Work-Study: Earning, learning, and other benefits
Work-Study is an important part of the Carolina Covenant. Besides allowing Scholars to earn money to help pay for their educational expenses and making it possible to graduate from Carolina without debt, Work-Study provides other benefits, as well.
- Work-Study jobs can help students gain valuable skills and work experience. Jobs are available in a wide variety of campus settings. Students often work in positions that match their academic interest, skills, or career plans.
- A Work-Study position makes the student an important part of a work group and establishes “a place where they belong.” It helps students get to know and learn from faculty and staff who may become mentors.
- Researchers have found that students who work a reasonable number of hours while enrolled in college tend to earn better grades and are more likely to stay in school than those who don’t work (or who work too many hours).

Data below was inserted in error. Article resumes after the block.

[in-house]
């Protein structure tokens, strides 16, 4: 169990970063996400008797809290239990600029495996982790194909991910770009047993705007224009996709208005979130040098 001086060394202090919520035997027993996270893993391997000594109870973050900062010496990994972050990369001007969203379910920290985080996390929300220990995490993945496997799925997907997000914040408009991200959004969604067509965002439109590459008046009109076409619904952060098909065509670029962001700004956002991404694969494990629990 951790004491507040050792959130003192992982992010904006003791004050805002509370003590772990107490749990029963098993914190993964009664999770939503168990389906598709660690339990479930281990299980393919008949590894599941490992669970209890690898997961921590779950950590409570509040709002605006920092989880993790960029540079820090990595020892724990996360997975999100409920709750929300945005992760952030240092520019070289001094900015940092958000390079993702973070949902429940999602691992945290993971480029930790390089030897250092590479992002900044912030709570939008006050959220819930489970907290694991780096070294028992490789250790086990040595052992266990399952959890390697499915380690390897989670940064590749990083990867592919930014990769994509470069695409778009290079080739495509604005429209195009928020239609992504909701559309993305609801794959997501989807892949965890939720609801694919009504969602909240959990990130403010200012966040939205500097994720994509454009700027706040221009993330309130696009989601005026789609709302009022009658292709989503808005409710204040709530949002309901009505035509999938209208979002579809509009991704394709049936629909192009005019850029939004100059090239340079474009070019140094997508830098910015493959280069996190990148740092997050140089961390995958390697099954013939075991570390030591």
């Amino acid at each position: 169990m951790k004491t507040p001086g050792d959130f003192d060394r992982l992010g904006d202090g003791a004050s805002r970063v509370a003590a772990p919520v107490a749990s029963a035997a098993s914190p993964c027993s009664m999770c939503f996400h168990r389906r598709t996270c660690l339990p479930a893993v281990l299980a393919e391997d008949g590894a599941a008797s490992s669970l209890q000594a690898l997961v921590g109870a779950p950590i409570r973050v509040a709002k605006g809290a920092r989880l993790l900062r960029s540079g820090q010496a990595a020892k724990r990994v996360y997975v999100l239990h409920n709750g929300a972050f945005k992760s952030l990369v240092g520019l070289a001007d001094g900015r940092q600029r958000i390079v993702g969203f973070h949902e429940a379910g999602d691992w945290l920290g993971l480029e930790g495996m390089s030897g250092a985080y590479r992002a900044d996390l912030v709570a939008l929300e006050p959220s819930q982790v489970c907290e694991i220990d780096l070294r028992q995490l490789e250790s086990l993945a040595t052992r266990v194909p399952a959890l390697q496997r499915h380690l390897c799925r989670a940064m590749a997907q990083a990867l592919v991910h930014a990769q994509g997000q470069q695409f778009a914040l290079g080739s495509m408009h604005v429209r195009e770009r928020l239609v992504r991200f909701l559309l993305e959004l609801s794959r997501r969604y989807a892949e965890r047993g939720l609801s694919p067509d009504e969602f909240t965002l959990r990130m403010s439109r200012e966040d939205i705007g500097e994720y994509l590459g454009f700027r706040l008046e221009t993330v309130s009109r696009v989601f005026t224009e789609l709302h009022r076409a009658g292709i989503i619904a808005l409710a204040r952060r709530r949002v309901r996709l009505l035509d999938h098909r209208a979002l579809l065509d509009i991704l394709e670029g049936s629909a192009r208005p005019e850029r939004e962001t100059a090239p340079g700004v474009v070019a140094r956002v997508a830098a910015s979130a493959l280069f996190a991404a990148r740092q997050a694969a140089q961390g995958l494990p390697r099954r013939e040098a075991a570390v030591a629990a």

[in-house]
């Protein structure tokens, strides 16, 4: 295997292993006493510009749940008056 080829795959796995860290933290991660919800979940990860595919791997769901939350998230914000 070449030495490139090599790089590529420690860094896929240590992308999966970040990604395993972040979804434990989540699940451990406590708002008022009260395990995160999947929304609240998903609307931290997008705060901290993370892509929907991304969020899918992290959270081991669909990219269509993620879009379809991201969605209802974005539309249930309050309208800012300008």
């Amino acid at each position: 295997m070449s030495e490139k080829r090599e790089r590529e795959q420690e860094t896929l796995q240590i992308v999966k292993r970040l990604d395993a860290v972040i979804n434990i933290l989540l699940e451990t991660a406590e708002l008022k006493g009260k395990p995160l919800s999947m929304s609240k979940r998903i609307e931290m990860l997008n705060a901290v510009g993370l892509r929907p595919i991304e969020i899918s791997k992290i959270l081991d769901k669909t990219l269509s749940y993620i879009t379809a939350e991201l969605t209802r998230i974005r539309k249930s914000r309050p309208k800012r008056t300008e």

Scholars are awarded the amount of Work-Study they can earn by working 10-12 hours per week during the academic year. This amount of work enables them to benefit from the positive effects of part-time employment, without working too many hours.
“There’s such a variety of jobs,” says Michelle Klemens, Assistant Director for Federal Work-Study and Employment Programs in the Office of Scholarships and Student Aid. “For example, students work at the Ackland Art Museum, the Morehead Planetarium, the North Carolina Botanical Garden, and in science labs helping with things like cancer research. The jobs not only help with continued financing throughout the year, they also help with developing professional skills, resume building, and interpersonal relationships.”
“Most jobs give lots of hands-on experience, especially our community service positions where students go into local schools to help students with reading skills. And next year, we’ll do the same for math skills.”
Covenant Scholars should think about the types of jobs that most interest them. During the summer before their first year at Carolina, Scholars receive information explaining the Work-Study program and how to find a job. The process is not difficult, and help is available for finding a Work-Study position.